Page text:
9 Oct 2004
The history lesson of the Factory Shareholders' Analysis continues where it left off with Fact 10: Joy Division; 'Unknown Pleasures'; 33 and a third LP... this was Joy Division's 4th outing on plastic; history includes, two tracks on FAC 2, two tracks on 'Last night at the Circus' on Virgin and their own 12" 45 (also in 7" in plastic sleeve) called 'Ideal for Living' which contained four tracks. FAC 10 finally stirred the critic's hearts; the reticent foursome were soon loved; release was June '79. "This band has tears in its eyes. Their day is closing in." (NME) Sounds backlash only took two weeks; is this a record. People ask about Joy Division, people like the people this is being churned out for. Ian Curtis is the singer and lyric writer; he's just starting to use a guitar onstage; his dancing style has been patented. Steve Morris plays drums (inc. Synar as on 'Insight and S.L.C.') and doesn't like doing interviews if it means he's going to miss his tea. Peter Hook (Hookey) plays bass, shimmys a bit with a bent back stance and is now driving a 'D' reg Jag mark 10 (£55). He wants to do a musical, like Oklahoma. Bernard Dickins plays guitar; he was a designer and is called Barney. Manager is Rob Gretton. cf FAC 13

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A Certain Ratio

"Manchester, 1978. In the beginning there were four: Jez Kerr (bass), Martin Moscrop (guitar/trumpet), Peter Terrel (guitar/effects) and Simon Topping (vocals/trumpet). Four thin boys with a name borrowed from a Brian Eno record, the intense, drummerless quartet initially drew influence from Wire, Eno, the Velvets and Kraftwerk, and gained a manager in Anthony Wilson of Factory Records.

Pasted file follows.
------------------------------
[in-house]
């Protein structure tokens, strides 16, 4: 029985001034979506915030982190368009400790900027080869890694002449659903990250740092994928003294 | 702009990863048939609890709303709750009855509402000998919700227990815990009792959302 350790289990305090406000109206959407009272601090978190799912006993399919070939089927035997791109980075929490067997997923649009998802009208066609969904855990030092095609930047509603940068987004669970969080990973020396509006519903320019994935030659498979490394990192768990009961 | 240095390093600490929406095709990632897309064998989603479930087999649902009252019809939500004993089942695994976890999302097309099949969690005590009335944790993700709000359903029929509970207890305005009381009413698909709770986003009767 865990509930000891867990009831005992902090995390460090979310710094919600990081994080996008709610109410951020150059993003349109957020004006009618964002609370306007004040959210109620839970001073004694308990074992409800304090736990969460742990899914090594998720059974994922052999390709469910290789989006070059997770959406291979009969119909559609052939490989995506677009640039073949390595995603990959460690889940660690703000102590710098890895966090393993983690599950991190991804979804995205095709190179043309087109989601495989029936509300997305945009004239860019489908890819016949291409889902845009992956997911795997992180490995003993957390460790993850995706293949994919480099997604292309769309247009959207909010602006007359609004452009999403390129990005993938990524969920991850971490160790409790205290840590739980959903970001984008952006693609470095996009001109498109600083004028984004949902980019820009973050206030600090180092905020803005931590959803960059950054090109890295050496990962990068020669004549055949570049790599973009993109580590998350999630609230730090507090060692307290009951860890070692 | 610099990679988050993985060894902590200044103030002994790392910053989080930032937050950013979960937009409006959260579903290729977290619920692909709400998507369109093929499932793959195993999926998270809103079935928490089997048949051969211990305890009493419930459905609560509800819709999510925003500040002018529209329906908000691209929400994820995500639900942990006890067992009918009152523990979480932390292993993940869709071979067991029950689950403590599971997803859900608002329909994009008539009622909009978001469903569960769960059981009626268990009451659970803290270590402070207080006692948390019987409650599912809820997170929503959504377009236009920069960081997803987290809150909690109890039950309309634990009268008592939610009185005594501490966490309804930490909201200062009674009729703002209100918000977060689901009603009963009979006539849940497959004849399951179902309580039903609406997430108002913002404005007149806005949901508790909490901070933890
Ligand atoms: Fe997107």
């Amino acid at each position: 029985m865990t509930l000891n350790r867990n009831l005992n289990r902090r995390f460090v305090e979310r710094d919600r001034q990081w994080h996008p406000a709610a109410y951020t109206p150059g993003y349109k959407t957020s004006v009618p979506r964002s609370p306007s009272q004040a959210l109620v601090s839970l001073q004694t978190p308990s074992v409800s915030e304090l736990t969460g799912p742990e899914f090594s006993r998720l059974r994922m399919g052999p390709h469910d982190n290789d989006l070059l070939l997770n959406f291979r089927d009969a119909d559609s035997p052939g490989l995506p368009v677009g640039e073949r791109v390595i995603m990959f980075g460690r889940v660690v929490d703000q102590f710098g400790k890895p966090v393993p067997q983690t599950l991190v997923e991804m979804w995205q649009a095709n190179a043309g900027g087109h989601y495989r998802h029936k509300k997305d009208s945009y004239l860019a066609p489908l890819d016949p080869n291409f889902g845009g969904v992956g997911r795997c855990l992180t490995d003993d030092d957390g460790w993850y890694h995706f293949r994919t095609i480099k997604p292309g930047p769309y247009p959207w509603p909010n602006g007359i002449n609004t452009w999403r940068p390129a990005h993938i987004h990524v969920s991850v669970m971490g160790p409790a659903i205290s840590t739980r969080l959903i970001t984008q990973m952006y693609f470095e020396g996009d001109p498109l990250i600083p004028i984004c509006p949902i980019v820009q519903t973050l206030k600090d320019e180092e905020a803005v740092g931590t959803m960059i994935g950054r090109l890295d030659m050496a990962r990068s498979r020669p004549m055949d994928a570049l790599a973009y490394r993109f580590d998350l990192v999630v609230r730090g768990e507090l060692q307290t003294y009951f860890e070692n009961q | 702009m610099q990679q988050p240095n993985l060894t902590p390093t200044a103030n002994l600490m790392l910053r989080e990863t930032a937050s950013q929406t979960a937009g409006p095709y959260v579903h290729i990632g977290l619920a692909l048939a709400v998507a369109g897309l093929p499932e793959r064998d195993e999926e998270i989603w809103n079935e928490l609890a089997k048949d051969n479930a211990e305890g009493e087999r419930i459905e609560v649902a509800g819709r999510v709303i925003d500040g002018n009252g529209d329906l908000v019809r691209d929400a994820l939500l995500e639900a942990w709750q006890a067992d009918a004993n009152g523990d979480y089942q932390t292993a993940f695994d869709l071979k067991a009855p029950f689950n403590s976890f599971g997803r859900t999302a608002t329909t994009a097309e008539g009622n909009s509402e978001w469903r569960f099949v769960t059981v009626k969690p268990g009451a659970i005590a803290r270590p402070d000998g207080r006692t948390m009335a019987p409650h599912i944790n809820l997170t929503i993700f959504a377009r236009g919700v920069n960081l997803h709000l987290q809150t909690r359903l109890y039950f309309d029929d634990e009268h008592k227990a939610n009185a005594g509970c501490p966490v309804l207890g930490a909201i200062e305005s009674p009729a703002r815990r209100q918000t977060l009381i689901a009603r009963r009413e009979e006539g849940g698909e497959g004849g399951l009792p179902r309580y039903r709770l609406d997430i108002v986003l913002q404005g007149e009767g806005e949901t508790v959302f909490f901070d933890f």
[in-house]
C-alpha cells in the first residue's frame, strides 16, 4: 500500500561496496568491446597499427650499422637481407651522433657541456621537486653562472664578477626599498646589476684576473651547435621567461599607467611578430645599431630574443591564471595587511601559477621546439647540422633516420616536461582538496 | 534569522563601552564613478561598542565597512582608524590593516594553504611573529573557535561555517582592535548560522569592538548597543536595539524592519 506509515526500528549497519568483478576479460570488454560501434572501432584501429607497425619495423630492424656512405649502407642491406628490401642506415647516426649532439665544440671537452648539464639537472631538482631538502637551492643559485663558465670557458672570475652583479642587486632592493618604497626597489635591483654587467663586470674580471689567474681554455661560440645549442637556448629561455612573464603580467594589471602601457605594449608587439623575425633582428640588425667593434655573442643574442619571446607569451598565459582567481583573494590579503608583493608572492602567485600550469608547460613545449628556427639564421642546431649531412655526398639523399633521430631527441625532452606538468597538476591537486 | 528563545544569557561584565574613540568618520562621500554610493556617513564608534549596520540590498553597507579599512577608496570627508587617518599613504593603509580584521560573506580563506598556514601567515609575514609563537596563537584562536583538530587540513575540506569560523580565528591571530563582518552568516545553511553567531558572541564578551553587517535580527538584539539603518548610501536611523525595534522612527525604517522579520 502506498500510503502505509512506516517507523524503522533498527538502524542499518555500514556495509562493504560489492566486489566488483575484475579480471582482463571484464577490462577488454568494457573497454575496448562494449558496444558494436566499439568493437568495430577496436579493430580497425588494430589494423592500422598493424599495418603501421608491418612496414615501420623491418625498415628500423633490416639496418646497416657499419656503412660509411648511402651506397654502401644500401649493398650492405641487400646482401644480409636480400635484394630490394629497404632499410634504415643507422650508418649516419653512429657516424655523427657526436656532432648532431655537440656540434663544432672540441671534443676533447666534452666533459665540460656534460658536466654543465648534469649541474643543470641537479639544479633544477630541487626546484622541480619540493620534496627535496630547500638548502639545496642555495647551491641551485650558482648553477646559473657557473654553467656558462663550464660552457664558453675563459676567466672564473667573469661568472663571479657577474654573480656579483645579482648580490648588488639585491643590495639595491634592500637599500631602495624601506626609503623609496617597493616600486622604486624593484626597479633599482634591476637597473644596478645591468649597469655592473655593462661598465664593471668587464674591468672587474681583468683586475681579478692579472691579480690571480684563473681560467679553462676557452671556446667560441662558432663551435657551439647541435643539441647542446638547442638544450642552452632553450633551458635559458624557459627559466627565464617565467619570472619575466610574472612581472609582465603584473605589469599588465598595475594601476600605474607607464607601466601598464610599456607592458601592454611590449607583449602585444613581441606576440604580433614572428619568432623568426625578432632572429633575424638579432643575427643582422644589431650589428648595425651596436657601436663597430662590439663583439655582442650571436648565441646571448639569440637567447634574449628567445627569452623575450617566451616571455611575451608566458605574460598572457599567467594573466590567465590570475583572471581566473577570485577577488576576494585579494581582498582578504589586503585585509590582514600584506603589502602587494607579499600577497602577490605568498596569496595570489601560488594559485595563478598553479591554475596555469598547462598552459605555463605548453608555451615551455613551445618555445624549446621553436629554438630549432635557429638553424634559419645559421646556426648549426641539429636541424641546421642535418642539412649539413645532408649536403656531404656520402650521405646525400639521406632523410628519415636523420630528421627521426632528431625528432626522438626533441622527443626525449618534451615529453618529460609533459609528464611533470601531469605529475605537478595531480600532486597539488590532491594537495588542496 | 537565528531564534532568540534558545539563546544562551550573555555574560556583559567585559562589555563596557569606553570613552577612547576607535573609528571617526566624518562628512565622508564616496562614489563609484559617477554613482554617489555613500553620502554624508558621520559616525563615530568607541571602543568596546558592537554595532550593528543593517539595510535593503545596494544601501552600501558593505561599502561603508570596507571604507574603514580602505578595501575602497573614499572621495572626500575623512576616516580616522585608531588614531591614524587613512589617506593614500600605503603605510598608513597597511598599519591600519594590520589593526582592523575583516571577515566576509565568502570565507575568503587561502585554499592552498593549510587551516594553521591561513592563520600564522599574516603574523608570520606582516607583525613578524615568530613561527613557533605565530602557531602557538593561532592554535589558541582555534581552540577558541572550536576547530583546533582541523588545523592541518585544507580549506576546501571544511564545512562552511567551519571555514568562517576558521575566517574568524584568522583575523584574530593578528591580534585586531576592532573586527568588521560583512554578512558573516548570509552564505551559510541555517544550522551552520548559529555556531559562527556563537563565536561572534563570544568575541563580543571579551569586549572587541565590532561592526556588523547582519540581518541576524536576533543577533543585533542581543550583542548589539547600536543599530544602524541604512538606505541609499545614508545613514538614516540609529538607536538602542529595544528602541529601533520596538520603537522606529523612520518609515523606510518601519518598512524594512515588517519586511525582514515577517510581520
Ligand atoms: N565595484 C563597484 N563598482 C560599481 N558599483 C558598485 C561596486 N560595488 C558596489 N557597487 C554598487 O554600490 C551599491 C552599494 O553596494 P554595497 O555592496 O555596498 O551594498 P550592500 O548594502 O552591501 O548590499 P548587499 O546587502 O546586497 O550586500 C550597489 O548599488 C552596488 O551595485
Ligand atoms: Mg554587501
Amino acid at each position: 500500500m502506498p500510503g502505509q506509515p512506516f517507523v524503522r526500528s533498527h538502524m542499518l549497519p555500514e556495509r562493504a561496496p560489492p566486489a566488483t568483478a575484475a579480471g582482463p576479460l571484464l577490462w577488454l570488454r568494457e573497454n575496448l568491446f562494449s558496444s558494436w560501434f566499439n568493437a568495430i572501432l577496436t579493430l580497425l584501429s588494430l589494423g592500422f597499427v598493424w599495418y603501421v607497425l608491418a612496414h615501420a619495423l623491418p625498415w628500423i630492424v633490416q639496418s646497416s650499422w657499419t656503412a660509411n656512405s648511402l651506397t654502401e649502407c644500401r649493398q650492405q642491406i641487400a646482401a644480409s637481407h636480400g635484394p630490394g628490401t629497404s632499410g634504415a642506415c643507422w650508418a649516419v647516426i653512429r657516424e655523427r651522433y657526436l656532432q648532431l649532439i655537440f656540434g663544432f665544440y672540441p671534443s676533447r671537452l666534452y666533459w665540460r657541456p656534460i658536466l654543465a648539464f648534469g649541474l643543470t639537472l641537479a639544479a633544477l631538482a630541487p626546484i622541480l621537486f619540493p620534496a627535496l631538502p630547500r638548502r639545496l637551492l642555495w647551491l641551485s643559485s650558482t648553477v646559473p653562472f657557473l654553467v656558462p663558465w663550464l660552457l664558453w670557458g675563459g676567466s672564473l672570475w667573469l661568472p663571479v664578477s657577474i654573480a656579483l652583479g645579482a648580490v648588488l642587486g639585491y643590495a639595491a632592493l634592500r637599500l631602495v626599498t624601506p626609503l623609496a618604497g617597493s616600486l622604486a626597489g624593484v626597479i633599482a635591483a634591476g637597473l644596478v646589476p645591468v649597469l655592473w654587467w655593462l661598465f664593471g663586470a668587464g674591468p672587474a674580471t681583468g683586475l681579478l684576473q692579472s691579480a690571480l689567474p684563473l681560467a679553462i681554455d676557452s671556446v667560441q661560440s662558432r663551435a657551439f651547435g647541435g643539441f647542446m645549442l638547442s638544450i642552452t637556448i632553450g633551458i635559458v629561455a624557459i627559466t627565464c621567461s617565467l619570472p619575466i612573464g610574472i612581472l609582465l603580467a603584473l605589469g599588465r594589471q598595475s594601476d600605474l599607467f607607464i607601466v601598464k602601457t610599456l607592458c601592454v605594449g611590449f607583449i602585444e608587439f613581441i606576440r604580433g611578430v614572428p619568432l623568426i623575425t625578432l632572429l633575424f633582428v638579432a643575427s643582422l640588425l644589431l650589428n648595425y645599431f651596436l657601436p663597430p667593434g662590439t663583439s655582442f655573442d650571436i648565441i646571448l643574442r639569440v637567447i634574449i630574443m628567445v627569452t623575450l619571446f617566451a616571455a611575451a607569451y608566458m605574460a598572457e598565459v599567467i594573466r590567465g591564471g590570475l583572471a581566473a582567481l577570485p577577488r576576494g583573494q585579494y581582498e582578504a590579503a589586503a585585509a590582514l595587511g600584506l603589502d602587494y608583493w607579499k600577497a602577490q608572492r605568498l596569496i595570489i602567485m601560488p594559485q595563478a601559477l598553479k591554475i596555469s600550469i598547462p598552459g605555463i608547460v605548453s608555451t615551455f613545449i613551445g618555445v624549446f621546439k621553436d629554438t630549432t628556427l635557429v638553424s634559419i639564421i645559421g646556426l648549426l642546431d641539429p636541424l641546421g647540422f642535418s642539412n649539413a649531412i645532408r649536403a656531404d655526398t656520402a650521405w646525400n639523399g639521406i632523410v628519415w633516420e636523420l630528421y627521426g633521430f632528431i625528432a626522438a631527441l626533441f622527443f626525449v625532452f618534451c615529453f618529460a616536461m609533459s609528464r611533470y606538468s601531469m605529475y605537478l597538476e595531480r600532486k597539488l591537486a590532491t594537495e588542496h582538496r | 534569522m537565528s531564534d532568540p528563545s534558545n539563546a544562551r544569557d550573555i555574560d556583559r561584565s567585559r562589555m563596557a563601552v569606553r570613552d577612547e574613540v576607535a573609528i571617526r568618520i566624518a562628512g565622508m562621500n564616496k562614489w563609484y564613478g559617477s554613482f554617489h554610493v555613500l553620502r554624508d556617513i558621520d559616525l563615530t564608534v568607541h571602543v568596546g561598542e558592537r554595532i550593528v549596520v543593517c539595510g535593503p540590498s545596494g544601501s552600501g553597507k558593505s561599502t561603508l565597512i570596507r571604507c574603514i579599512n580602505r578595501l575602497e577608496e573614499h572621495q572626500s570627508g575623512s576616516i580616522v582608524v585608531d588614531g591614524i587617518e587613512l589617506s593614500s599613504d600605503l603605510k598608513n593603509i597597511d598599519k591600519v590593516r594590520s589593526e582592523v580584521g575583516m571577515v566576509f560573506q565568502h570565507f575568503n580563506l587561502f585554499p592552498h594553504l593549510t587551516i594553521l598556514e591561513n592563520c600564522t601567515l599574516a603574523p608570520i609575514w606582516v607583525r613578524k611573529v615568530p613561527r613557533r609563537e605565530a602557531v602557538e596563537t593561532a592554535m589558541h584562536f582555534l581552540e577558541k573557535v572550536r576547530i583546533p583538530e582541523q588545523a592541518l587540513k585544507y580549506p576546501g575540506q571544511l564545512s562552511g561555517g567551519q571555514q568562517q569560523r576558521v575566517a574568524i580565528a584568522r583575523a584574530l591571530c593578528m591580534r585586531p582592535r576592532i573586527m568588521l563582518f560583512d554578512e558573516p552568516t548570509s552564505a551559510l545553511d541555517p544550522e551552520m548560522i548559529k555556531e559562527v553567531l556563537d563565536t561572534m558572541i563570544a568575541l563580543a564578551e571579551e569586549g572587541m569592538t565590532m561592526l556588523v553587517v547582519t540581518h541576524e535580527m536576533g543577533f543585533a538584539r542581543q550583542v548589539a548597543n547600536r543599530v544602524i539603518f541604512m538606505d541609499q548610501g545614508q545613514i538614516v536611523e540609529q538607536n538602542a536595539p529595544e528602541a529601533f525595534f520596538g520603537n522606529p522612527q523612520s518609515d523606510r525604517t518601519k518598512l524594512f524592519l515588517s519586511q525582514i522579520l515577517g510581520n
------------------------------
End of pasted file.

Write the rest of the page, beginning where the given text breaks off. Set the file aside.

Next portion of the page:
"May 1979 saw the release of their first ACR single, the dark All Night Party, although the sound and musicianship of the band would be transformed by the arrival of funky drummer Donald Johnson (DoJo) in August. Over the next few months the band gigged widely, often with Joy Division as part of Factory packages, and recorded demos with producer Martin Hannett as well as a Peel session. Their support slot with Talking Heads on their UK tour in December 1979 set David Byrne on a new course, and provided the compelling live half of their chic cassette package The Graveyard and the Ballroom. Post-punk, ACR now reflected the influence of Funkadelic, George Clinton, Bootsy Collins, The Bar Kays and James Brown."

- intro to ACR Biography by James Nice (LTM)

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